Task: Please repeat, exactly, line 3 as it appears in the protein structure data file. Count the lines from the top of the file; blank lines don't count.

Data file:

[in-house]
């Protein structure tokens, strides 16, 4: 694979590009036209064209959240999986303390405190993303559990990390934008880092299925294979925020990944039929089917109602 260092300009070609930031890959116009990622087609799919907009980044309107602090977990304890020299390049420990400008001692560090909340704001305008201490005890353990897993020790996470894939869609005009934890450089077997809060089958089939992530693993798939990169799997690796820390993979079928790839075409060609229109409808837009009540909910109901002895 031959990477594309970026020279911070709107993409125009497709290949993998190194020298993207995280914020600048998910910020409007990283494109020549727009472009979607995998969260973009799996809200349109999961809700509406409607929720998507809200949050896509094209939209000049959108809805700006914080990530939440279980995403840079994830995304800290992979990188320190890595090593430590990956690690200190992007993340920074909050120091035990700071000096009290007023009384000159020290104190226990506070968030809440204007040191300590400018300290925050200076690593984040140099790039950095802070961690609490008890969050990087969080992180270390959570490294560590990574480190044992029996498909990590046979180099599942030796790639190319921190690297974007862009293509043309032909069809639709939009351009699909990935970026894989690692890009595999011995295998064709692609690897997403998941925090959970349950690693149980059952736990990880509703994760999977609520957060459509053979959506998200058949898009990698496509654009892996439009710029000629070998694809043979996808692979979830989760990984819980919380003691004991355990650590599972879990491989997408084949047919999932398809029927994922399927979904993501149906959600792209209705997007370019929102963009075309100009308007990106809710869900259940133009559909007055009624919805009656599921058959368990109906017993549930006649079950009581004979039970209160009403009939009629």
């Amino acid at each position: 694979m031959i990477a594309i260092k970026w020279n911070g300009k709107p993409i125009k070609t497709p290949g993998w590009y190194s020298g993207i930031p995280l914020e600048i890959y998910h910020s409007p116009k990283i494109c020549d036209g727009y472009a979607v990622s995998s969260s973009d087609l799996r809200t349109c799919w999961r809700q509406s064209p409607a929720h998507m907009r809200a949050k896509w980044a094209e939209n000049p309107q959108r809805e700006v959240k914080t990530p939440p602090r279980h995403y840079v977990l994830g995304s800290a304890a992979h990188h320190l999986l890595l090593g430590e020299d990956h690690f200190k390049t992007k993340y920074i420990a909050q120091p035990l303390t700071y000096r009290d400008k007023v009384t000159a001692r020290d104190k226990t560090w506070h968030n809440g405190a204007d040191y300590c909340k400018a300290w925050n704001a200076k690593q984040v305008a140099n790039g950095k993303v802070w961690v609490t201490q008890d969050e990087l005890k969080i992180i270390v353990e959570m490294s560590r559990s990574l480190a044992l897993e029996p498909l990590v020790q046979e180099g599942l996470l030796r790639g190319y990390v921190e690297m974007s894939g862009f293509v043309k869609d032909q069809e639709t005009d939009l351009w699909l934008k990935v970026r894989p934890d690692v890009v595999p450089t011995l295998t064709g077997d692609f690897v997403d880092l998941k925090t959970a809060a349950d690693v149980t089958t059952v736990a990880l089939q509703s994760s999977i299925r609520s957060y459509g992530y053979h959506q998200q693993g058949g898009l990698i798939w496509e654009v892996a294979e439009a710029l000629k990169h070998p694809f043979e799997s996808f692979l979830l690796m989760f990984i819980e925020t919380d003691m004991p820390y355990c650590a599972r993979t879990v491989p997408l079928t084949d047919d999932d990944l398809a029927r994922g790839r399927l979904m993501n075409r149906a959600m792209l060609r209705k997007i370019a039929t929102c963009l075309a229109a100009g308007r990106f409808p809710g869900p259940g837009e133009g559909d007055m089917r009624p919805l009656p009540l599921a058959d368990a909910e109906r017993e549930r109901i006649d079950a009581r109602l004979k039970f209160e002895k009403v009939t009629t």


């Amino acid at each position: 694979m031959i990477a594309i260092k970026w020279n911070g300009k709107p993409i125009k070609t497709p290949g993998w590009y190194s020298g993207i930031p995280l914020e600048i890959y998910h910020s409007p116009k990283i494109c020549d036209g727009y472009a979607v990622s995998s969260s973009d087609l799996r809200t349109c799919w999961r809700q509406s064209p409607a929720h998507m907009r809200a949050k896509w980044a094209e939209n000049p309107q959108r809805e700006v959240k914080t990530p939440p602090r279980h995403y840079v977990l994830g995304s800290a304890a992979h990188h320190l999986l890595l090593g430590e020299d990956h690690f200190k390049t992007k993340y920074i420990a909050q120091p035990l303390t700071y000096r009290d400008k007023v009384t000159a001692r020290d104190k226990t560090w506070h968030n809440g405190a204007d040191y300590c909340k400018a300290w925050n704001a200076k690593q984040v305008a140099n790039g950095k993303v802070w961690v609490t201490q008890d969050e990087l005890k969080i992180i270390v353990e959570m490294s560590r559990s990574l480190a044992l897993e029996p498909l990590v020790q046979e180099g599942l996470l030796r790639g190319y990390v921190e690297m974007s894939g862009f293509v043309k869609d032909q069809e639709t005009d939009l351009w699909l934008k990935v970026r894989p934890d690692v890009v595999p450089t011995l295998t064709g077997d692609f690897v997403d880092l998941k925090t959970a809060a349950d690693v149980t089958t059952v736990a990880l089939q509703s994760s999977i299925r609520s957060y459509g992530y053979h959506q998200q693993g058949g898009l990698i798939w496509e654009v892996a294979e439009a710029l000629k990169h070998p694809f043979e799997s996808f692979l979830l690796m989760f990984i819980e925020t919380d003691m004991p820390y355990c650590a599972r993979t879990v491989p997408l079928t084949d047919d999932d990944l398809a029927r994922g790839r399927l979904m993501n075409r149906a959600m792209l060609r209705k997007i370019a039929t929102c963009l075309a229109a100009g308007r990106f409808p809710g869900p259940g837009e133009g559909d007055m089917r009624p919805l009656p009540l599921a058959d368990a909910e109906r017993e549930r109901i006649d079950a009581r109602l004979k039970f209160e002895k009403v009939t009629t």